Steven Matz will take a major- league mound Tuesday night for the first time in almost three weeks. His seventh start also will be his first playoff appearance, and all he'll have to do is outduel Dodgers lefthander Clayton Kershaw in an attempt to close out a postseason series for the team he grew up rooting for (but never saw win a World Series).
"I'm really trying to take the emotions out of it," said Matz, understated and stoic on Monday during his news conference before NLDS Game 3. "I have a job to do tomorrow."
That job wasn't definite until after the Mets won Monday night. Manager Terry Collins then announced that Matz will start Game 4 with the chance to put the Mets in the NLCS.
It's a safe bet that the former Ward Melville star, 24, feels the importance of his start. He has invited eight people to the game and said he "was definitely thinking about being in [this] spot" when he watched the Mets' postseason losses in 2000 and 2006.
"I'm not really looking at it as a fan," he said before reiterating that he was trying to turn off his emotions. (That seemed like a nearly impossible task for pretty much anyone Monday night, when the Mets sent their fans into a fervor by trotting out Ruben Tejada for pregame introductions and having Rusty Staub, who recently suffered a heart attack, throw out the first pitch.)
"We've got a job to do and I've got a job to do . . . and that's win the game, so that's just the way I'm looking at it," Matz said.
To his credit, he certainly seemed capable of blocking out all the other stuff in the past. He allowed two runs in 72/3 innings against the Reds in his major- league debut at Citi Field and gave up one run in six innings against the Yankees. He also has pitched in four minor-league playoff games, going 2-0 with a 1.10 ERA. Last year, he helped the Binghamton Mets win their first league title since 1994.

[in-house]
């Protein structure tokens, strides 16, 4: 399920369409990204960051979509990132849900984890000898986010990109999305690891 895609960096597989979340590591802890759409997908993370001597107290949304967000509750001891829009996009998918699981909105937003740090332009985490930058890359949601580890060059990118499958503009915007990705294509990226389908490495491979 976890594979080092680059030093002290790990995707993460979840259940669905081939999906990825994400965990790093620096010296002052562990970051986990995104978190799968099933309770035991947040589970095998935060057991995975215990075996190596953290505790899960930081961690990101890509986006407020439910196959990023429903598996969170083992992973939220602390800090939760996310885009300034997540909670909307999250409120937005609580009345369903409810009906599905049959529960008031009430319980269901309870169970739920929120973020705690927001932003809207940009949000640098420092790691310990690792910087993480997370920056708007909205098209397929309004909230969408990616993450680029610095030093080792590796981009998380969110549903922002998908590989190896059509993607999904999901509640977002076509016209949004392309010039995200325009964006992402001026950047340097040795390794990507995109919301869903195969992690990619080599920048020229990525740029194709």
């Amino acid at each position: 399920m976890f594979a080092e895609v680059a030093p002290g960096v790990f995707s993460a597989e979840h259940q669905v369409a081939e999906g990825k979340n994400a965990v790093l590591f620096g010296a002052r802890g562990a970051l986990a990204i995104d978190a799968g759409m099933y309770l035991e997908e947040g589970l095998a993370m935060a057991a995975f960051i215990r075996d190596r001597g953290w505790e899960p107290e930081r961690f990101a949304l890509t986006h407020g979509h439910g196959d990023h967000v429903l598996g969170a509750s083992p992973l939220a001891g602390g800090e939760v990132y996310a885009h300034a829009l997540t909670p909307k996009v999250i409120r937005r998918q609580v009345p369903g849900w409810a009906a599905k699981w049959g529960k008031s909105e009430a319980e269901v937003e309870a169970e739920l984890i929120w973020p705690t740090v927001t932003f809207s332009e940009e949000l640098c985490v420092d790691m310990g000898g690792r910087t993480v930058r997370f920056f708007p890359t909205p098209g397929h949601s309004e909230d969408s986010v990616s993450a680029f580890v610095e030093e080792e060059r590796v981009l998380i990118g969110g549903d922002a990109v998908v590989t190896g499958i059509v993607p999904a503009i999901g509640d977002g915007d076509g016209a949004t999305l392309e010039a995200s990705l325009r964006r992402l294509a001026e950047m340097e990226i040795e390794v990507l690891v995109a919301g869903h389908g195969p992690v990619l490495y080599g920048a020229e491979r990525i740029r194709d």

The Yankees game "did help me a lot because now this won't be the first time I'll be pitching in front of a crowd like that," Matz said. "So now it's kind of like I've been there and I feel like I'm ready to do it."
Complicating matters is that Matz, who made an instructional league start Thursday after being scratched from a Mets start because of back pain, hasn't been in a major-league game since Sept. 24. He's 4-0 with a 2.27 ERA this year but seemed less sharp in his last start against Cincinnati, when he allowed three runs and 10 hits in 52/3 innings. He has said, and repeated on Monday, that he feels fine.
If anyone is doubting his ability, it's not the Dodgers and manager Don Mattingly. In only his second big-league start on July 5, Matz limited the Dodgers to two hits in six shutout innings, striking out eight, and Mattingly has the video to remind him, he said.
"We have to prepare for what we see as his best and expect that out of him," Mattingly said. "His best stuff, his best locations, expect him to do that."